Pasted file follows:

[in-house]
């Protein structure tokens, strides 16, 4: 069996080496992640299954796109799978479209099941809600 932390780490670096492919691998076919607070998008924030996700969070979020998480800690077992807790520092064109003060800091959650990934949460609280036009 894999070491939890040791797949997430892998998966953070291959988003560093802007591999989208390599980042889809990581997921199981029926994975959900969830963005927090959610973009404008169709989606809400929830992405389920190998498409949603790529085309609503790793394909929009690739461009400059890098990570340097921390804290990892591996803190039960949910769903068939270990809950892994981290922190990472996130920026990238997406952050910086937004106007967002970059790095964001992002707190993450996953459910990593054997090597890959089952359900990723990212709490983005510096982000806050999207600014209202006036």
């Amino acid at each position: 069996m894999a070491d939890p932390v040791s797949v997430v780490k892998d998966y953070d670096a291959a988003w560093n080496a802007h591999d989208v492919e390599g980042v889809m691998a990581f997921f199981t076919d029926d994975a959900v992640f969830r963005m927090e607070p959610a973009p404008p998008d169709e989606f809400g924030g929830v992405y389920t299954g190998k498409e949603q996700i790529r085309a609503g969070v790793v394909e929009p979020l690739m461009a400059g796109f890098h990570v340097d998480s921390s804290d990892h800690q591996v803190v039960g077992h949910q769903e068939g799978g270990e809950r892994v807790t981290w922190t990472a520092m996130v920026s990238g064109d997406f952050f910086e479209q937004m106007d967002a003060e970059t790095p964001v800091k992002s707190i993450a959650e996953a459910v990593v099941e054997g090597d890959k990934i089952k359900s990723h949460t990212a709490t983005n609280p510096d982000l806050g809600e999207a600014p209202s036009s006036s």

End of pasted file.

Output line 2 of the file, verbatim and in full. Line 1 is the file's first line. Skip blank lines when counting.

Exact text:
């Protein structure tokens, strides 16, 4: 069996080496992640299954796109799978479209099941809600 932390780490670096492919691998076919607070998008924030996700969070979020998480800690077992807790520092064109003060800091959650990934949460609280036009 894999070491939890040791797949997430892998998966953070291959988003560093802007591999989208390599980042889809990581997921199981029926994975959900969830963005927090959610973009404008169709989606809400929830992405389920190998498409949603790529085309609503790793394909929009690739461009400059890098990570340097921390804290990892591996803190039960949910769903068939270990809950892994981290922190990472996130920026990238997406952050910086937004106007967002970059790095964001992002707190993450996953459910990593054997090597890959089952359900990723990212709490983005510096982000806050999207600014209202006036």